Public attitudes on enlargement mixed

Federal Trust for Education and Research

Brendan Donnelly
 
Enlargement and related questions for the future of the European Union are rarely discussed at a popular level in the United Kingdom. To the extent that they are, public attitudes are mixed, with concern about competition for jobs from Eastern European workers gaining salience. At the political and official level, the question of the Union’s enlargement is one of much greater interest, not least because it has traditionally been regarded by British political circles as a policy which would undermine Franco-German leadership within the European Union and act as a brake on the deepening of political integration. Both these goals have seen desirable aspirations to successive British governments of recent decades.
 
The next round of enlargement
 
The British government expects Croatia to be the next country to join the European Union, possibly with Iceland.[1] The British government supports Croatia’s candidature, but it is not yet clear whether British willingness to support Icelandic entry to the Union is dependent upon a settlement of outstanding financial issues between the two countries. British depositors who regard themselves as having been badly treated by the Icelandic banks could well form a powerful political lobby arguing against Icelandic membership before their claims have been satisfactorily settled. The accession of Croatia is unlikely to provoke any great interest or controversy in the United Kingdom, except in the unlikely event of a referendum being held on the subject. It is almost inconceivable that any British government could win any referendum on any European topic in the foreseeable future, with the possible exception of a referendum about wholesale British withdrawal from the European Union, in which the government campaigned against withdrawal.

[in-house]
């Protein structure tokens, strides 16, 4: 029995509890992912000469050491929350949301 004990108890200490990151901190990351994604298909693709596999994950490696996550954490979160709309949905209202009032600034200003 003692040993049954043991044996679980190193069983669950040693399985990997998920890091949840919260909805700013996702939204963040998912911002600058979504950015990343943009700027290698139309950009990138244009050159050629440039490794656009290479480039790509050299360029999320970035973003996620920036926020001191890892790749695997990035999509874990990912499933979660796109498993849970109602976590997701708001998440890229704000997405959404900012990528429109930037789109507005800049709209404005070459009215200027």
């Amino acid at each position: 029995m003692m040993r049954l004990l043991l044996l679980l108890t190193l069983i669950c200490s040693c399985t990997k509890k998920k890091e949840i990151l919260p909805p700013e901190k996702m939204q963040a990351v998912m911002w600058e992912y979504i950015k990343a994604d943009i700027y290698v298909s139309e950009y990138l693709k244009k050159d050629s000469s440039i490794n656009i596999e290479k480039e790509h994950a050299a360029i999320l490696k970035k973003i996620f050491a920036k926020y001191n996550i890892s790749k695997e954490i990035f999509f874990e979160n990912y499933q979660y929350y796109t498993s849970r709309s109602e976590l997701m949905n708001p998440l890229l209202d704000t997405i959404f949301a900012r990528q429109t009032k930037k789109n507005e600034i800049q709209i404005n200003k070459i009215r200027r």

Future enlargement
 
For the same reasons as weighed with its predecessors, the new British government is likely to regard Turkish accession to the Union as an important goal of policy.[2] This view will be reinforced by a general belief among the United Kingdom’s political classes that Turkey would be stabilised as a secular democracy, playing a constructive role in the Middle East, if it were anchored in the European Union. British public opinion on the subject of Turkish accession to the European Union remains largely untested. It should certainly not be assumed that non-elite opinion in the United Kingdom would be favourable to Turkish accession if the question ever became a pressing one. The accession of other potential candidate countries, for instance from the Western Balkans, is likely to remain of only marginal interest to the British government in comparison with the Turkish candidature.
 
The Union’s neighbours
 
The new British government is likely to seek good relations between the European Union and its neighbours such as the Ukraine, without encouraging the view that membership of the Union for such countries is a realistic possibility in current or foreseeable circumstances.
 
Neighbourhood policy and the Mediterranean Union
 
Neither the European Neighbourhood Policy nor the Union for the Mediterranean play any discernible part in pubic or political discourse on the European Union in the United Kingdom.


[1] Conservative General Election Manifesto 2010.

[2] Ibid.

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